February 10: “Council bosses have proposed scrapping supervised play sessions in December and January and putting the contracts for running the 10 adventure playgrounds in Leicester out to tender, while bringing maintenance of the sites in-house.”

February 11: “A bronze statue by internationally-acclaimed artist Helaine Blumenfeld has been unveiled at the University of Leicester.” The Mercury article makes no mention to the student protest that interrupted the unveiling, see “Students demand justice”.

February 14: “The city council said it needs to cut its £2.4 million-a-year budget for funding wardens in registered social landlord accommodation by £700,000… The council has also considered axing the £16,500 annual funding for a “lifeline” alarm service used by 130 elderly residents in sheltered housing.”

February 27: “A demonstration against spending cuts was staged outside the Leicester Town Hall as councillors met to consider the budget.” Organised by public sector union Unison and protest group Leicestershire Against the Cuts, hundreds of angry people attended the protest.

February 28: “’Super academy’ plan for Market Harborough pupils is scrapped.”

March 1: Kiran Parmar, the Director of popular wedding venue, the City Rooms, was “granted a licence to open a lap-dancing club, despite neighbours’ objections.”

March 4: “Councillors on the county council’s cabinet are proposing to stop a £300,000 annual subsidy to the service, which would see the price of a meal go up from £3.25 to £5.71.”

March 6: “County Hall is looking to cut the £1.2 million worth of grants it gives to voluntary agencies across Leicestershire by 50 per cent.”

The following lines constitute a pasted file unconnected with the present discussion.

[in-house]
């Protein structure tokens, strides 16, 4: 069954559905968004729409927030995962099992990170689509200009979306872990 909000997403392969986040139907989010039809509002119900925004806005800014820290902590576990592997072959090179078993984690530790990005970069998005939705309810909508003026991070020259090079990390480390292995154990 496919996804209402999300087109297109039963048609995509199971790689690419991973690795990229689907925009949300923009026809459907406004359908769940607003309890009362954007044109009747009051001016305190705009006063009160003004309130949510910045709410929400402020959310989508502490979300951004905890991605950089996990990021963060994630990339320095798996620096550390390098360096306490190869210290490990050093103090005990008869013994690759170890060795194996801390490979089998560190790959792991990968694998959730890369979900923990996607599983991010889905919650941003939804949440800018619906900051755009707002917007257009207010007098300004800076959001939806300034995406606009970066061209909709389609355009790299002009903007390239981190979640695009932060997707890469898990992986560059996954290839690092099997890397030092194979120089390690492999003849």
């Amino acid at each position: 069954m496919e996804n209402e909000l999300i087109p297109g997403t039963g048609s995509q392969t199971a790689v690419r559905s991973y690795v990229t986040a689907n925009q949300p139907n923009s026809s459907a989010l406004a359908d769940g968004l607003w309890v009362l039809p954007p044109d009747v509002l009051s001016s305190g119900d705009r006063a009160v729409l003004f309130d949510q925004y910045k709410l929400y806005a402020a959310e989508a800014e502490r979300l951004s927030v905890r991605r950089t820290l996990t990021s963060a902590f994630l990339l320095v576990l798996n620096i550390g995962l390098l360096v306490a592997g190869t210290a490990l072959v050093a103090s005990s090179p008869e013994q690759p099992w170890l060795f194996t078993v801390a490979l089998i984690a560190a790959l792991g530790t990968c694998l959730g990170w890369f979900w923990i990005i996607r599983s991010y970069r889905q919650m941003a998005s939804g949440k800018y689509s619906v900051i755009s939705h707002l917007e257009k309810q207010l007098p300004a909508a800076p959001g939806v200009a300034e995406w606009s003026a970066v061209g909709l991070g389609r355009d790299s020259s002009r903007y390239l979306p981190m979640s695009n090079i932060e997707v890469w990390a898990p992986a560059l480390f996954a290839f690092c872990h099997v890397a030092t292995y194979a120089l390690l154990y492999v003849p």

March 6: In the summer, Professor Paul Boyle will take over from Professor Robert Burgess as the vice-chancellor of the University of Leicester’. when he retires in the summer.

March 7: “Leicester City Council said it would save £106,000 by reducing services in Freeman, Aylestone, Knighton and Eyres Monsell wards.”

March 7: “About a dozen parents gathered outside Gartree High School, in Oadby, from around 9am. Some of them clutched banners stating “save our bus system”.”

March 10: “A Birstall school has been given the go-ahead to become an academy. Stonehill High School, which takes pupils from 11 to 14, has received its approved academy orders from the Government.”

March 11: Anne Bond, from Oadby, is collecting signatures for a petition to save a medical walk-in centre in Oadby. A consultation meeting in Oadby will be held on March 28, at the Walter Charles Centre from 10am until 12.30pm.

March 13: Sir Peter Soulsby announced a sell-off of up to 20 council-owned properties in Leicester over the next year to community groups for nominal sums such as £1 ; thereby taking publicly owned assets into the private market, ready to be bought up when said community groups remain unable to make-ends-meet.

For very recent national news concerning local activist Daniel Ashman that failed to make the pages of the Leicester Mercury, see “British activist indicts government officials for enabling war crimes.”